Here are some clever ways to lift your tech game – and deliver better service to your business clients.

Technology has revolutionised the way we travel, shop, interact and manage our money. And because of the convenience digital services offer, our expectations for fast, seamless experiences have never been higher – putting every business under pressure to deliver.

Staying relevant in a tech-happy world

Sholto Macpherson is the editor of accounting technology blog DigitalFirst. He was also a keynote speaker at the 2019 Count Annual Conference.

He says it can be tough for accountants to stay ahead of the digital curve, especially if they’re working with outdated desktop-practice software. He also believes, that to stay relevant to clients, accounting businesses will need to embrace technology.

But rather than comparing themselves to other accounting firms, they should seek to recreate the experiences their clients have on their smartphones and social media platforms.

“Consumer grade is better than business grade when it comes to digital experiences,” Macpherson says. “And there are ways to emulate that, but it takes money, time – and commitment to change.”


The right app for the job

Many businesses already use online accounting software – particularly those with more than 20 employees who were the first to fall under the ATO’s single touch payroll (STP) requirement.1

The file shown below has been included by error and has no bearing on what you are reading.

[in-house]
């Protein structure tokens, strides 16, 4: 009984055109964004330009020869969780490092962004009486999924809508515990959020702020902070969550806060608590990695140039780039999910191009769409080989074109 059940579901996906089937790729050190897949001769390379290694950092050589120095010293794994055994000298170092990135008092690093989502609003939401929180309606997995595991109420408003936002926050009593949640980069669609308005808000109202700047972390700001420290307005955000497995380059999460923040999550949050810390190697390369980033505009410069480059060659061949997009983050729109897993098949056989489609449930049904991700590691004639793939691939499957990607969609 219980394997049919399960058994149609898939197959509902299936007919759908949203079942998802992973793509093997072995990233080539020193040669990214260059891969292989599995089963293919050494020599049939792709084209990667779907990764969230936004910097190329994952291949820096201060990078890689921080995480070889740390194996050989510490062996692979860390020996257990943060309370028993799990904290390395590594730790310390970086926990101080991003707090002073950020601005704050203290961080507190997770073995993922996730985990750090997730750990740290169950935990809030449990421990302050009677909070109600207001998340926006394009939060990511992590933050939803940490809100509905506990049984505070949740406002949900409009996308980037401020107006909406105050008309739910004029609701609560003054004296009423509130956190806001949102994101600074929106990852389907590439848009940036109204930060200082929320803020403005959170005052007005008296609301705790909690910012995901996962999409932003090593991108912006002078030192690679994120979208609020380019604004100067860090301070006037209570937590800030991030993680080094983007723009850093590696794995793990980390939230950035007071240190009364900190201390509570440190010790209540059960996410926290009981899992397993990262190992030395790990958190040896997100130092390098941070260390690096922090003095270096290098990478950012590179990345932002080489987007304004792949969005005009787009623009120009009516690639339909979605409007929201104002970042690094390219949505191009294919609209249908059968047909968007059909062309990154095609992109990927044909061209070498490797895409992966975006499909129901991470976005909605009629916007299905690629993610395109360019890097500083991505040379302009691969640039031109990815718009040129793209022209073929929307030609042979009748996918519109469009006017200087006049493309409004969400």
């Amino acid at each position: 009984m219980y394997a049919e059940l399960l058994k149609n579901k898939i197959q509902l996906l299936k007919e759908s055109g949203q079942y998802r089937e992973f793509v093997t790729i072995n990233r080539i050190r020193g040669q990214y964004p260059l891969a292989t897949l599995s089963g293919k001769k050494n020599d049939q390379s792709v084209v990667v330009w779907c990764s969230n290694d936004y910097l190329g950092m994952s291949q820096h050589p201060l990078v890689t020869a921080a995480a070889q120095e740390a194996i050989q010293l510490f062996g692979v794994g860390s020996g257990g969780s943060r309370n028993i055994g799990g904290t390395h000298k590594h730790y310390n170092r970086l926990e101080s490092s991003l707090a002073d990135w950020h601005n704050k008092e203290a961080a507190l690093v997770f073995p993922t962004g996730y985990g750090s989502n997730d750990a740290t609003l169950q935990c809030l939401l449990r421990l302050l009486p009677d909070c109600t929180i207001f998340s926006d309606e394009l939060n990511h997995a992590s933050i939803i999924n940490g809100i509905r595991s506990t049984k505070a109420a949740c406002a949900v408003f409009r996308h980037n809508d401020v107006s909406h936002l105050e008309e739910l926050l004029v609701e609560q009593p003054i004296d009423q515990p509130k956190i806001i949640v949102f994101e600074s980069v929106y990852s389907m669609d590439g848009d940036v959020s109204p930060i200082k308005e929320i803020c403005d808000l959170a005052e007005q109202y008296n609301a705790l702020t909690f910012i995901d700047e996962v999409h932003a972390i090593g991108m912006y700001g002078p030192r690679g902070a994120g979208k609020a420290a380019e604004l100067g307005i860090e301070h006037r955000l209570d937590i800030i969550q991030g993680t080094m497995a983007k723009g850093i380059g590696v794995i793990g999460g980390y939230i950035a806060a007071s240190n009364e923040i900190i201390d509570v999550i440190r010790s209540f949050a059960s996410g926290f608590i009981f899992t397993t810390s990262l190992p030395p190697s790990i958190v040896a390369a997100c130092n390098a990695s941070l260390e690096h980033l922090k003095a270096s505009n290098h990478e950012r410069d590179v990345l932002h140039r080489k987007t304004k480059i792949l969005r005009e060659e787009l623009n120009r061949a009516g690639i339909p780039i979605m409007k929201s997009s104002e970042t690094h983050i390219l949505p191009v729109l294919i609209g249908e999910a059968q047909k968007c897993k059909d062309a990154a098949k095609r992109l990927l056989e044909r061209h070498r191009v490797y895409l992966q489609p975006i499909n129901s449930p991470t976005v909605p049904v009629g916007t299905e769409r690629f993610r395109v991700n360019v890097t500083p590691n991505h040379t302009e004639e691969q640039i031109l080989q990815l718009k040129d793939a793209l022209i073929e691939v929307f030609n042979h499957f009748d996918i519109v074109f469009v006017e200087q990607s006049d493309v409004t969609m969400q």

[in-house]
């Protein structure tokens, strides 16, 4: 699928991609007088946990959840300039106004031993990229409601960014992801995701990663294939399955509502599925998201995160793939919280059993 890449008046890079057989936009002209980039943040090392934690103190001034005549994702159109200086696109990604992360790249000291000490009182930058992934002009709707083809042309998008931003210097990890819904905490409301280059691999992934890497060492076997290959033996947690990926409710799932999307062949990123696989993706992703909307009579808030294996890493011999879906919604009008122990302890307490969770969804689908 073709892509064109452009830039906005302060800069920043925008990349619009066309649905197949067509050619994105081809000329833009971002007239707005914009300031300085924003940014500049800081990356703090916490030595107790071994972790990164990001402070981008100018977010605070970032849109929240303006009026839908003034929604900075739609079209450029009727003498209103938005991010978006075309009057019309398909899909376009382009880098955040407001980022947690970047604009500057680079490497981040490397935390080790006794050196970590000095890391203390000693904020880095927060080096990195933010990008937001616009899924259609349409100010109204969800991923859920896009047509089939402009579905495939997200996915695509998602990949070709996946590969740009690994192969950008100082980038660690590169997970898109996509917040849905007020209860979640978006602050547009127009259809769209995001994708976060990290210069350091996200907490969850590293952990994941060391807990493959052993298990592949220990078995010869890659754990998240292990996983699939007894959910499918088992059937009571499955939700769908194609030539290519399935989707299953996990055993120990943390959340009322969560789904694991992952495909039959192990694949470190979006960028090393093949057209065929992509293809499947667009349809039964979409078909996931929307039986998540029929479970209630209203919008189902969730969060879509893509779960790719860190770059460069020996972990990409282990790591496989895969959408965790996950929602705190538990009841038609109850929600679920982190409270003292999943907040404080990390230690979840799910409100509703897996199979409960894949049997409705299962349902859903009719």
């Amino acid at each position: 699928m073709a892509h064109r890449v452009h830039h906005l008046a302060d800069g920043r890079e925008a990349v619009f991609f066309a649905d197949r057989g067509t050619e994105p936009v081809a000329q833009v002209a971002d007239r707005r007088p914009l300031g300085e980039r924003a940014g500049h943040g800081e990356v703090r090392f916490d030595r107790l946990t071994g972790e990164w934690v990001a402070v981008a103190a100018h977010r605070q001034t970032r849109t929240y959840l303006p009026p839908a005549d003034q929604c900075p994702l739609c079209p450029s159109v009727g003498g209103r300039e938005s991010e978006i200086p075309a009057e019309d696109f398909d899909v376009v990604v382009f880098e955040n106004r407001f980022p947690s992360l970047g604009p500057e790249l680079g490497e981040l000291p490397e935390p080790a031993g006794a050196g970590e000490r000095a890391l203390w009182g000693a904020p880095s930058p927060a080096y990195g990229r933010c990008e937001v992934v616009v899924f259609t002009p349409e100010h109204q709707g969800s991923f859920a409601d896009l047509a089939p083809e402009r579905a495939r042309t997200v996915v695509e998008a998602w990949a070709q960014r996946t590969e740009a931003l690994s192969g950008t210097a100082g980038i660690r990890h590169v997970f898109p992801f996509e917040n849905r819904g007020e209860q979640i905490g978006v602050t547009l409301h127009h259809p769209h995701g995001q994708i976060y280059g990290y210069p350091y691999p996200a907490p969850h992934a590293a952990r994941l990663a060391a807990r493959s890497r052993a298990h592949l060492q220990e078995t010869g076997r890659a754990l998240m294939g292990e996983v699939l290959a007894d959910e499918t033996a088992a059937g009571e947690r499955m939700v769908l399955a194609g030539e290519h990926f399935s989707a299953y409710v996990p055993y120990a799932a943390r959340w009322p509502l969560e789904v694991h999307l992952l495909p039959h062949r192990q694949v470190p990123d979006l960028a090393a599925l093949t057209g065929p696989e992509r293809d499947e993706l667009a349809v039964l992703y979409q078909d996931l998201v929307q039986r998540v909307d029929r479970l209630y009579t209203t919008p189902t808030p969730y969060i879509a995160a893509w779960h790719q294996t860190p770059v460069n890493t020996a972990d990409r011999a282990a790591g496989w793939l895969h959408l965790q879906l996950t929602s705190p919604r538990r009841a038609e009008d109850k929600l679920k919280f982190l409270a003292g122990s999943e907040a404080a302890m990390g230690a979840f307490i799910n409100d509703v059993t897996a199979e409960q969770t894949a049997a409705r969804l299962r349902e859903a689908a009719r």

But accounting software on its own can’t always cover the needs of a business. For example, those with complex stock requirements may also need an inventory management solution that integrates into their accounting software.

Helping small businesses choose the right apps and tools to manage their business is one way accountants can add extra value to their clients, says Macpherson. They can simplify the time-consuming task of comparing solutions, and create more efficient processes for their clients – as well as saving time and money for their practice.

“If you have a say in the software your business clients are using – and you can make sure it connects to their accounting software – it should reduce the amount of data entry you need to do.”


Mapping data to gain business insight

Macpherson says that by using the operational information provided by integrated apps, accountants can move beyond financial data and KPIs when providing business advisory services. Some are already taking the lead.

“Late last year we saw this emerging – with some firms getting into data engineering,” Macpherson explains. “They connect the operational software with the accounting data, then automate it to collect it on an ongoing basis – and then map it all in real time.”

By connecting operational and financial data, accountants are able to provide their clients with deeper insights into the way their business operates – building deeper and more valuable client relationships.

“Only a handful of firms are doing it now,” he says. “It’s clearly going to be something we see more of in the future.”


3 tips to better serve your tech savvy clients

Creating a better digital experience and service to your clients doesn’t mean undertaking a large IT project. Here are three clever ways you can update your approach to surprise and delight your tech-savvy clients:

1. Switch from email to faster, easier-to-use messaging platforms like Slack or Microsoft Teams.

2. Ensure your clients are aware of tools and apps for expenses like Receipt Bank, Xero Expenses, Expensify and Squirrel Street, which let them quickly photograph receipts and save them into accounting software.

3. Attend an event like the Accounting Business Expo or Accountech Live, to catch up on the latest tech developments impacting the industry.


1. ATO website, Single Touch Payroll, 2019.



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